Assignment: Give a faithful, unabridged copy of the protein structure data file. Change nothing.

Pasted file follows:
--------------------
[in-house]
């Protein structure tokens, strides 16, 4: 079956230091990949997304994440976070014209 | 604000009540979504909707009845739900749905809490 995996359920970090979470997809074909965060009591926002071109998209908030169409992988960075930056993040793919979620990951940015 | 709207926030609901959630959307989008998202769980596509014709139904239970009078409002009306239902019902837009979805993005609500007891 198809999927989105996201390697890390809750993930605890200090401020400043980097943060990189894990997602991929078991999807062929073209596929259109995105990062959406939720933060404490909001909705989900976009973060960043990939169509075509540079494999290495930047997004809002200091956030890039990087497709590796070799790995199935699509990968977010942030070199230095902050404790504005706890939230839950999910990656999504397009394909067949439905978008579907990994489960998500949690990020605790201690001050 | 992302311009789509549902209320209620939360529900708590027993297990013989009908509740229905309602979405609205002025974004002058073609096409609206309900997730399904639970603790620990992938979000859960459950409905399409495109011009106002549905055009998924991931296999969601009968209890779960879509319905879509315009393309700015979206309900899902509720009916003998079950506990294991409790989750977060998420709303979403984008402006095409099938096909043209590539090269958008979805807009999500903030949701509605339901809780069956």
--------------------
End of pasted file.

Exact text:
[in-house]
């Protein structure tokens, strides 16, 4: 079956230091990949997304994440976070014209 | 604000009540979504909707009845739900749905809490 995996359920970090979470997809074909965060009591926002071109998209908030169409992988960075930056993040793919979620990951940015 | 709207926030609901959630959307989008998202769980596509014709139904239970009078409002009306239902019902837009979805993005609500007891 198809999927989105996201390697890390809750993930605890200090401020400043980097943060990189894990997602991929078991999807062929073209596929259109995105990062959406939720933060404490909001909705989900976009973060960043990939169509075509540079494999290495930047997004809002200091956030890039990087497709590796070799790995199935699509990968977010942030070199230095902050404790504005706890939230839950999910990656999504397009394909067949439905978008579907990994489960998500949690990020605790201690001050 | 992302311009789509549902209320209620939360529900708590027993297990013989009908509740229905309602979405609205002025974004002058073609096409609206309900997730399904639970603790620990992938979000859960459950409905399409495109011009106002549905055009998924991931296999969601009968209890779960879509319905879509315009393309700015979206309900899902509720009916003998079950506990294991409790989750977060998420709303979403984008402006095409099938096909043209590539090269958008979805807009999500903030949701509605339901809780069956």